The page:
Tartar is a hard, yellowish or brownish crust that sticks to the enamel of the teeth, often starting at or below the gum line and gradually extending upwards and outwards over the visible surfaces of the teeth. Tartar is porous with a rough, almost gritty-feeling, texture.

Where Does Plaque Come From?

Whenever our natural saliva combines with the foods we eat and drink, the resulting mixture creates an environment where bacteria can grow on our teeth, gums, and interior surfaces of the mouth. As this film builds up, it tends to collect in the crevices in between the teeth and in the gum pockets surrounding them. This accumulation of bacteria produces the sticky, soft substance we know as plaque.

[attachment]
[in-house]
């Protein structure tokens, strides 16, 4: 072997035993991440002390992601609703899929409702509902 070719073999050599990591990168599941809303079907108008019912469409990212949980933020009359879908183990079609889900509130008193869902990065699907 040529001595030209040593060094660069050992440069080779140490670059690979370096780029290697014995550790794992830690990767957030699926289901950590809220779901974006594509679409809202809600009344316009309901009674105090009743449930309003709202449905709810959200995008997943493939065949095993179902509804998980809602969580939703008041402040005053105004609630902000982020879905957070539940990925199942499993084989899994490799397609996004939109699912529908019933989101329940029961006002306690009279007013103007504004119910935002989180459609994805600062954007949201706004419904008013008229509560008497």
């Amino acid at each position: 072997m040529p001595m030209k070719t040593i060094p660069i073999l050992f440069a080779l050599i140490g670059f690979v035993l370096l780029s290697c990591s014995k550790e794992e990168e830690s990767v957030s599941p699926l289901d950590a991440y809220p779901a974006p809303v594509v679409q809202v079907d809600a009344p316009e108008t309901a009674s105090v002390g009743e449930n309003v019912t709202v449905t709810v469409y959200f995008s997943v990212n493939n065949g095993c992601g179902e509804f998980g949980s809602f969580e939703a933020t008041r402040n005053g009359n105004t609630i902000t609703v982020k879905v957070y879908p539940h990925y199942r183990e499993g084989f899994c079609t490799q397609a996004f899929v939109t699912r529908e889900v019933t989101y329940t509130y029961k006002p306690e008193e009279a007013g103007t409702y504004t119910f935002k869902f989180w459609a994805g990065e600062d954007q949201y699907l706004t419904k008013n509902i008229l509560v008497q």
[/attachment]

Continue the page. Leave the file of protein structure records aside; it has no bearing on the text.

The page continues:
What Causes Tartar To Form?

If this plaque is not removed from the teeth and gums, it can harden and calcify into a tough caked-on substance called dental calculus, or tartar. Generally, it takes about 24 to 72 hours for plaque to harden into tartar, but this process can be accelerated by certain factors. Dry mouth and tobacco use can cause tartar to harden faster, and other conditions such as crowded teeth or wearing braces can make it more difficult to remove plaque before it can harden.

What Happens If Plaque And Tartar Are Not Removed?

There are many reasons why it’s important to clean plaque off the teeth regularly and prevent tartar from building up, and some effects can develop into very serious health conditions if left untreated.

Tooth Discoloration & Staining